Can Memetics be Revived?

By Esque's request, here's an essay had originaly written for a master's course on "The Cultural Mind" and published as pre-print, titled "Can Memetics be Revived".

https://www.researchgate.net/publication/353764016_Can_Memetics_be_Revived

The vibe of this essay is programmatic, meaning that it:
a) identifies a set of problems that have historically haunted the research programme of Memetics,
b) points to a hitherto unaddressed fundamental cause of the problem and
c) purports to provide a suggestion as what to do next in order to "revive" memetics under a new light.

The main axis according to which the analysis of memetics' failure revolves is the externalism-internalism debate in terms of cultural transmission of memes. The argument is that historically, memeticists have focused on memes as "mind viruses" that are stored in the brain and spread from brain to brain. No experimental study as of yet has been able to "find" memes inside brains and the whole neurological programme of early memetics felt flat.

On the contrary, if memes are seen as behaviours and as something that can be externalized and encoded in various media (text, drawings, social media posts), then an empirical study of them is possible. Theories such as Dual Inheritance Theory (or Gene-Culture Coevolution) have already used Anthropological and Material Studies methodologies to study cultural transmission without the memeticist baggage (without the meme-gene and "mind virus" analogies). But DIT has trouble accounting for phenomena like internet virality and other media where information spreads and is imitated fast in a network, rather than between successive generations.

I argue that the internet is the proper domain for the establishment of a reformed view of memetics that embraces an externalist methodology and leaves the ontological baggage of memes behind. The thesis is very similar to @Seong's The Memeticist's Challenge Remains Open (2018) in that it rejects Dawkinsianism while also opening up a possible path of resolution to the "Memeticists Challenge".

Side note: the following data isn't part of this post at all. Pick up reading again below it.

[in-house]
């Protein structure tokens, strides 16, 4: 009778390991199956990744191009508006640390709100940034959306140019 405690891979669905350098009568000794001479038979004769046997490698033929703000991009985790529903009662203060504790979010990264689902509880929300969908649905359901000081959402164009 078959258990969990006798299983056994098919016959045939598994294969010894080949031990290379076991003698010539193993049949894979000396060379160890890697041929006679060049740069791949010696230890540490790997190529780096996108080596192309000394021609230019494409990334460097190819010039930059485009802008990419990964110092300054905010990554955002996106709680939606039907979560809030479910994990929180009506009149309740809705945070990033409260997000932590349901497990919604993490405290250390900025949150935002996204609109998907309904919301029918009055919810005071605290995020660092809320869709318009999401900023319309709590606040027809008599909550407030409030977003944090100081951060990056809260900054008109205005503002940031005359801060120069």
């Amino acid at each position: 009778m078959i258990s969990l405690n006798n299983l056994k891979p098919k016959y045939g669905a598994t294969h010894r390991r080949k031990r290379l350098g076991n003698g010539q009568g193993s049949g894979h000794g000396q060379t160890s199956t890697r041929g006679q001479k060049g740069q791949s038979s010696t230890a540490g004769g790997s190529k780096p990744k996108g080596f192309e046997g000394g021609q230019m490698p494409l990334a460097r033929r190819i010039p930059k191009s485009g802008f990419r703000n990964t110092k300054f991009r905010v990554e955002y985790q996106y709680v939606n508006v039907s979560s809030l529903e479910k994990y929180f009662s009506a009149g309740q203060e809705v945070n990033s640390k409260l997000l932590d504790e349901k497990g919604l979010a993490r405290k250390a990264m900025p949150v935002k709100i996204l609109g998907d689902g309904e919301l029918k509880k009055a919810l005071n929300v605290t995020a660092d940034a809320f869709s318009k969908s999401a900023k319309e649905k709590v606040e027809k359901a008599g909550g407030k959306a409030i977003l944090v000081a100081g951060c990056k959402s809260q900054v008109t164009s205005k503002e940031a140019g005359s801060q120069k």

P.S. I only came across Seong's thesis only after I had already written the greatest bulk of the essay. If I did earlier, I would have framed the whole essay as a response to it.

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Great article! I think we are united in our desire to revive useful aspects of memetics, as well as to synthesise cultural evolutionary theories with the study of Internet memes. A great paragraph summarising this position, from your article (pp. 8-9):

Many have criticized memetics as a failed analogy to genes as replicators but what if we make the analogy on different biological grounds? Biological theory is not homogenous and unified and organism-derived adaptations to the environment (such as in niche construction cases) have been left out of the received view in biology. But what if we take them seriously and liken memes to the environmental modifications that organisms make instead? What if memes are treated as constructed artifacts that have a propensity for rapid propagation between populations? Maybe then we could escape the problems of a selfish view of memes where human individuals are treated as possessed zombies existing as servants to the self-replication of their memes. But this will require narrowing down the scope of memetics to something less ambitious than a general theory of cultural evolution. So, instead of seeing memetics as a competing paradigm for cultural evolution we can rather treat it as a complementary paradigm to theories of social learning, niche construction and shared attention. If the ontological baggage of the meme-gene analogy is left behind we can mix these together, creating a more integral account of cultural evolution where memetics is just part of the solution but not the whole solution. GCCE provides an account of selection criteria and replication success (that memetics was lacking as we saw in Section 2.), as well as an empirical paradigm that can study cultural evolution through behavior. Joint attention provides a cognitive mechanism for how imitation and thus replication from one individual to another happens in a social context (and can compliment mirror neuron accounts) and niche construction provides the theoretical and empirical background for rejecting the selfish meme analogy and a ground for the position that memes don’t just float around in a hypothesized semantic space but are constructed by agents to satisfy certain functions. All of the above are externalist approaches because they do not need to hypothesize mental representations and neural mechanisms behind the replication processes in order to study them empirically. Memetics can itself be part of that picture too if we consider the dynamics of propagation as its most important feature. The rest can account for the origins of cultural traits and cumulative cultural evolution but have difficulty in dealing with cases of rapid propagation and the spread of informational entities like beliefs and ideas, whereas memetics can easily account for them.